The big time, Pellegrini style

I have a confession to make. When Manuel Pellegrini was installed as West Ham manager, I was not that sold on the idea.

Not totally against it, but not jumping up and down with glee like the rest of the Irons family and the club's various spin merchants seemed to be.

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I had witnessed his demise at Manchester City from closer quarters than many. He knew mid-season just over two years ago that he was going to be replaced by the most charismatic, and probably the best, manager in the world. Pep Guardiola was on his way and the whole thing had been sorted by the ex-Barcelona 'mafia' that now run the current Premier League champions.

Pellegrini was out--it was even announced in the February ,2016, despite having won the title and produced a brand of attacking football that was as easy on the eye as it was ruthless.

So why then go to China, apart from the obvious shed loads of cash? Was he not able to find a club in Europe to keep him in the splendour to which he was accustomed? China is a long way off and the beginning of the long goodbye from serious football.

He stayed two years and only came back because the Chinese league changed the rules about the quantity of foreign players each club could sign. Oh, and David Sullivan was bending his ear!

Once again, were we the only club he could have gone to. Was their not a club in the Champions League or UEFA Cup who wanted him? Was he, at little more than 62, considered to be past his best? we will never know.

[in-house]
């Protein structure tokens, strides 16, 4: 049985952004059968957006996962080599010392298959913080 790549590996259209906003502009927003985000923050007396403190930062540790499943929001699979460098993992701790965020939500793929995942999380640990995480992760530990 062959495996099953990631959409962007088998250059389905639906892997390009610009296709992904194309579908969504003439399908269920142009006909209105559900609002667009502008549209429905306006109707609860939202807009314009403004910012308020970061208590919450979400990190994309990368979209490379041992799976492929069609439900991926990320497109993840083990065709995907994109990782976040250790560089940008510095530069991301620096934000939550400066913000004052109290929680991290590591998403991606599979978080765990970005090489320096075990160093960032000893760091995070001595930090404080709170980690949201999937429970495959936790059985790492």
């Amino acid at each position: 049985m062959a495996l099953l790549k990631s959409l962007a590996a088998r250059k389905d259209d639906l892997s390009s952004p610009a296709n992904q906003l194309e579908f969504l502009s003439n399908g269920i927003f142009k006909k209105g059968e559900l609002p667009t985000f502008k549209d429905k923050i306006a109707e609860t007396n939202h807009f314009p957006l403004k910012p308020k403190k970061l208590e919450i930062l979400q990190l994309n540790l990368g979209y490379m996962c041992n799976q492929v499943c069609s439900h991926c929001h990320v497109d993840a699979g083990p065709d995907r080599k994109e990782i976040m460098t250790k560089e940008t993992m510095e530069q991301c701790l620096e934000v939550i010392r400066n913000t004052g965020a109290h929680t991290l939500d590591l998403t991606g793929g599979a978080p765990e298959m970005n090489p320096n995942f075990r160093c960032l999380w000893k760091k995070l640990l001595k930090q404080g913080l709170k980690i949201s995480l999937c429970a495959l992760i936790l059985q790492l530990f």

So although I welcomed a man well respected and with a love of attacking, expansive football, there was always that doubt nagging away at me. Were we the last stopping off point as he accumulated his pension before returning to Chile.

But I wanted to give it a go, I wanted to feel as excited as every one else. And it would be easy after three successive defeats to tell myself, very quietly, that I told you so.

But there was something about the man after the Arsenal game, something about his attitude and what he has been trying to preach to the team. He wanted a different mindset, something very different from the way West Ham have been these past few years, even longer maybe.

I never quite bought the idea he spouted that the team were still hindered by memories of last season. Only half of the players fielded were around under the previous regime. But I do believe he has been hammering away at the theory that he wants players to believe in themselves, have the balls to attack in away games.

This is more than just spending ?100m on nine new players, it is installing confidence and courage. There is still plenty to do, but I watched the highlights and it was nowhere near as bad as I expected, having experienced more than a few defeats on the grounds of the supposed big clubs.

I was trying to follow the game on my phone while watching my local Division Two club. That was pretty horrific, not football as I know it coupled with watching the details from north London flickering away in front of me.

So seeing how well some parts of our team operated was a welcomed end to the day. Felipe Anderson was electric, Lucasz Fabianski again good and Carlos Sanchez a surprise package. Robert Snodgrass beavered away as he does, and should have scored, while Arnie could well have had a couple more. \Most of all it was good to see a home team made to run and work, when they were caught out so often.

Lets just keep it going like this. Wolves are next, they looked pretty decent holding Manchester City and they pressed frantically to stop the champions in their tracks. Saturday will not be easy, but we are beginning to look like a team.